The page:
It’s paperwhite season, which means it’s time for setting bulbs in jam jars or bowls or any small vessel you happen to have, and sticking them on a windowsill so you have something to look forward to in the New Year.
I’d be remiss not to mention that a handful of paperwhite bulbs tucked into a little handmade basket make a very lovely gift indeed, but I’ve probably made enough suggestions of what to give other people this season. Consider this my plea to practice just a bit of selfishness in month that has too many folks feeling harried and in a season where there’s too little green.
For my part, I brought home five paperwhite bulbs after seeing them on a last-minute jaunt to the hardware store get an extra string of Christmas lights last night. Today, they’re dotting windowsills and tabletops and hanging from a floral twine basket, taking in the winter sun that will have them blooming by New Years.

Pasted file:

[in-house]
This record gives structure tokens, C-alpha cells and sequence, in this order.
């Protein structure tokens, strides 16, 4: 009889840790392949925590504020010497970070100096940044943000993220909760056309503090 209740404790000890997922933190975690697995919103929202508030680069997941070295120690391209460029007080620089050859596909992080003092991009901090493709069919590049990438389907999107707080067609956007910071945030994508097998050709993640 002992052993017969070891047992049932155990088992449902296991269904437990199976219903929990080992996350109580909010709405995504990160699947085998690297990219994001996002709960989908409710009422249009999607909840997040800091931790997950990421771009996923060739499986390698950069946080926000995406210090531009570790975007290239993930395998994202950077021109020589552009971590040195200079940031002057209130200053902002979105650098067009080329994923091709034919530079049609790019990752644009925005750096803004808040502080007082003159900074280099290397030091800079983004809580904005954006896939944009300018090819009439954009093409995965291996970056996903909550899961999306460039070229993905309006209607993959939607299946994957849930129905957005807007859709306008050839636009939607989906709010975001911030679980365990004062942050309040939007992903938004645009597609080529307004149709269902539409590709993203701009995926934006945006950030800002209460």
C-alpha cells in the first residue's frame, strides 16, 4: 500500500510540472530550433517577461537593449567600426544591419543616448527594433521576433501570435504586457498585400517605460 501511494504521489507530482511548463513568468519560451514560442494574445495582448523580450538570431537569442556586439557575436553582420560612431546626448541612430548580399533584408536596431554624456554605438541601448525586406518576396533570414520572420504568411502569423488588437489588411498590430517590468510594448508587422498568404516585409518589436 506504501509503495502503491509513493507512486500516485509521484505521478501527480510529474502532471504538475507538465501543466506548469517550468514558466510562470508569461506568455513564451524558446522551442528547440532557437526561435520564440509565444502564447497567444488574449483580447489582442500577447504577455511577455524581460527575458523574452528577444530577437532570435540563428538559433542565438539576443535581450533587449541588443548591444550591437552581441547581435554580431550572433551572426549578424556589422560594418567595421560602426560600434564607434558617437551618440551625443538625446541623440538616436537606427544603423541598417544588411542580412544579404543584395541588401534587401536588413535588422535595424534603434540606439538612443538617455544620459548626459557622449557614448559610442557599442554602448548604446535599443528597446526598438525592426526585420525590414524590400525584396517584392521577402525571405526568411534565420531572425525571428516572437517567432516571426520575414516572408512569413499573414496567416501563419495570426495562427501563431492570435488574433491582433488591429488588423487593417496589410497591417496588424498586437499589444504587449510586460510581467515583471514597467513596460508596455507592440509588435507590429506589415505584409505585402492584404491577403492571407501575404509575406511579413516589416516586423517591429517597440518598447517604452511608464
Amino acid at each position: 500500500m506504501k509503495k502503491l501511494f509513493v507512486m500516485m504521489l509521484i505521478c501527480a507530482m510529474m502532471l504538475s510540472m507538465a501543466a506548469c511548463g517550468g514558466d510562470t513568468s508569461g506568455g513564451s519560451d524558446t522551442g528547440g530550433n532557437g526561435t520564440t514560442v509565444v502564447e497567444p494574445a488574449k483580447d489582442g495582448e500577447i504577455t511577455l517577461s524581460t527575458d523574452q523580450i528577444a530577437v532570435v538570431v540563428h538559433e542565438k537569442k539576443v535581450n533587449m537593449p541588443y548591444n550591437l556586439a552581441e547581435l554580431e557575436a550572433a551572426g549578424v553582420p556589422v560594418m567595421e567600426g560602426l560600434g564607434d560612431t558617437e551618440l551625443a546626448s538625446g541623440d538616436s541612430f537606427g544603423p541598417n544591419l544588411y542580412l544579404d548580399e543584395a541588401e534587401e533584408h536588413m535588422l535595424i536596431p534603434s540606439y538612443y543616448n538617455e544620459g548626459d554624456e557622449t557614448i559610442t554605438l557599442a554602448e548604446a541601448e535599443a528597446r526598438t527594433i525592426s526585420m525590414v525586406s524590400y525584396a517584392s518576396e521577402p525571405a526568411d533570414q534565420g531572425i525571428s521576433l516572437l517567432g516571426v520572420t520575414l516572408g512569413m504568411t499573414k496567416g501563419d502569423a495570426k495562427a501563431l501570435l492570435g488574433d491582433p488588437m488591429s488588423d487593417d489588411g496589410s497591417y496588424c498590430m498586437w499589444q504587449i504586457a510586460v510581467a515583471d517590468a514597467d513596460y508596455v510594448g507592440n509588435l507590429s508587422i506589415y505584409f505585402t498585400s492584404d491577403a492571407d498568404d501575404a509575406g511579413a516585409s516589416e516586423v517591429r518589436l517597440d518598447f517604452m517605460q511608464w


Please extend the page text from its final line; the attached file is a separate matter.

It’s been more than a few years since I shared my favorite paperwhite pushing method and I’ve culled my bottle collection a bit since then, so this year I decided to use one bottle and some lid-less Weck jars that have been floating around my cabinet. In the bottom of the jars I put a small handful of broken seashells that I found under the kids’ bunkbed earlier in the week, but if you don’t have children squirreling shells away for safe-keeping, small stones or marbles would also work.
If you have a smaller-necked bottle like the one above, you might not need anything at all. Note: the optics are strange in that shot, but the water level is right up to the top of the bottle which will allow those dry roots to start to drink. If you follow this method, try to choose a bulb that fits snuggly into your bottleneck and check your water level daily for the first few days as the roots start to grow.
That’s it. Now we wait and take our Vitamin D and think about how sweet our apartments will smell once these suckers bloom.
For the curious:
Our white candlestick is from Notary Ceramics.
Beeswax tapers are made by James.